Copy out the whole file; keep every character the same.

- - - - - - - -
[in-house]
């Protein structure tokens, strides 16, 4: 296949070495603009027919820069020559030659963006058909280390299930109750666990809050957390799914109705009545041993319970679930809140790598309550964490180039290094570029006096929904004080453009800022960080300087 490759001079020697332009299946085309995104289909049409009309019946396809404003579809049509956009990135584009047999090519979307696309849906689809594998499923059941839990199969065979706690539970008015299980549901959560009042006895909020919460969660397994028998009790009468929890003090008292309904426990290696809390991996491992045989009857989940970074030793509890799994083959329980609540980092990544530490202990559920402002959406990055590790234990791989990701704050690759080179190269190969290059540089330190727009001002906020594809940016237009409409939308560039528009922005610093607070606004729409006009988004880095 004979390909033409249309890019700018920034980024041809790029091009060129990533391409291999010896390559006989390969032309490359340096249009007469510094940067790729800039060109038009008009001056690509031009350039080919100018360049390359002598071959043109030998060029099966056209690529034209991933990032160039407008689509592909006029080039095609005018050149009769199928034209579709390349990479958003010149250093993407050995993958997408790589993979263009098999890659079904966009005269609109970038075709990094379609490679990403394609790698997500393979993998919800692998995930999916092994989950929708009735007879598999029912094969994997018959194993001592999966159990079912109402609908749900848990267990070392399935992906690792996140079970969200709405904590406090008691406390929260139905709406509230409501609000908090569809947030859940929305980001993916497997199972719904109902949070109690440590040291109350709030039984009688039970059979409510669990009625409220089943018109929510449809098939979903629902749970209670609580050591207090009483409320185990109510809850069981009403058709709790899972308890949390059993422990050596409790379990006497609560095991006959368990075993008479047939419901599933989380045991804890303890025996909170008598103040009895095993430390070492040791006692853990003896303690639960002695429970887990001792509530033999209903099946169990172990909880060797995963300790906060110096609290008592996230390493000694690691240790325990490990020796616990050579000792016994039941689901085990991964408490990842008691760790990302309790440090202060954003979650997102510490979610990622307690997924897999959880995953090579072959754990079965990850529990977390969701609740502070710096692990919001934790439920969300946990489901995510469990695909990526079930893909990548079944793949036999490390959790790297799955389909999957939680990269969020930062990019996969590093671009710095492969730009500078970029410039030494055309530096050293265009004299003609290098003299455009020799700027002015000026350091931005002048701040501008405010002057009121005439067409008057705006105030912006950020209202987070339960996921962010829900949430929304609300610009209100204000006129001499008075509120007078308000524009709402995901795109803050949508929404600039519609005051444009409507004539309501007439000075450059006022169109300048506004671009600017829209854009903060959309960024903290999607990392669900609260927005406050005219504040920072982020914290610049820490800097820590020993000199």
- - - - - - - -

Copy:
[in-house]
């Protein structure tokens, strides 16, 4: 296949070495603009027919820069020559030659963006058909280390299930109750666990809050957390799914109705009545041993319970679930809140790598309550964490180039290094570029006096929904004080453009800022960080300087 490759001079020697332009299946085309995104289909049409009309019946396809404003579809049509956009990135584009047999090519979307696309849906689809594998499923059941839990199969065979706690539970008015299980549901959560009042006895909020919460969660397994028998009790009468929890003090008292309904426990290696809390991996491992045989009857989940970074030793509890799994083959329980609540980092990544530490202990559920402002959406990055590790234990791989990701704050690759080179190269190969290059540089330190727009001002906020594809940016237009409409939308560039528009922005610093607070606004729409006009988004880095 004979390909033409249309890019700018920034980024041809790029091009060129990533391409291999010896390559006989390969032309490359340096249009007469510094940067790729800039060109038009008009001056690509031009350039080919100018360049390359002598071959043109030998060029099966056209690529034209991933990032160039407008689509592909006029080039095609005018050149009769199928034209579709390349990479958003010149250093993407050995993958997408790589993979263009098999890659079904966009005269609109970038075709990094379609490679990403394609790698997500393979993998919800692998995930999916092994989950929708009735007879598999029912094969994997018959194993001592999966159990079912109402609908749900848990267990070392399935992906690792996140079970969200709405904590406090008691406390929260139905709406509230409501609000908090569809947030859940929305980001993916497997199972719904109902949070109690440590040291109350709030039984009688039970059979409510669990009625409220089943018109929510449809098939979903629902749970209670609580050591207090009483409320185990109510809850069981009403058709709790899972308890949390059993422990050596409790379990006497609560095991006959368990075993008479047939419901599933989380045991804890303890025996909170008598103040009895095993430390070492040791006692853990003896303690639960002695429970887990001792509530033999209903099946169990172990909880060797995963300790906060110096609290008592996230390493000694690691240790325990490990020796616990050579000792016994039941689901085990991964408490990842008691760790990302309790440090202060954003979650997102510490979610990622307690997924897999959880995953090579072959754990079965990850529990977390969701609740502070710096692990919001934790439920969300946990489901995510469990695909990526079930893909990548079944793949036999490390959790790297799955389909999957939680990269969020930062990019996969590093671009710095492969730009500078970029410039030494055309530096050293265009004299003609290098003299455009020799700027002015000026350091931005002048701040501008405010002057009121005439067409008057705006105030912006950020209202987070339960996921962010829900949430929304609300610009209100204000006129001499008075509120007078308000524009709402995901795109803050949508929404600039519609005051444009409507004539309501007439000075450059006022169109300048506004671009600017829209854009903060959309960024903290999607990392669900609260927005406050005219504040920072982020914290610049820490800097820590020993000199």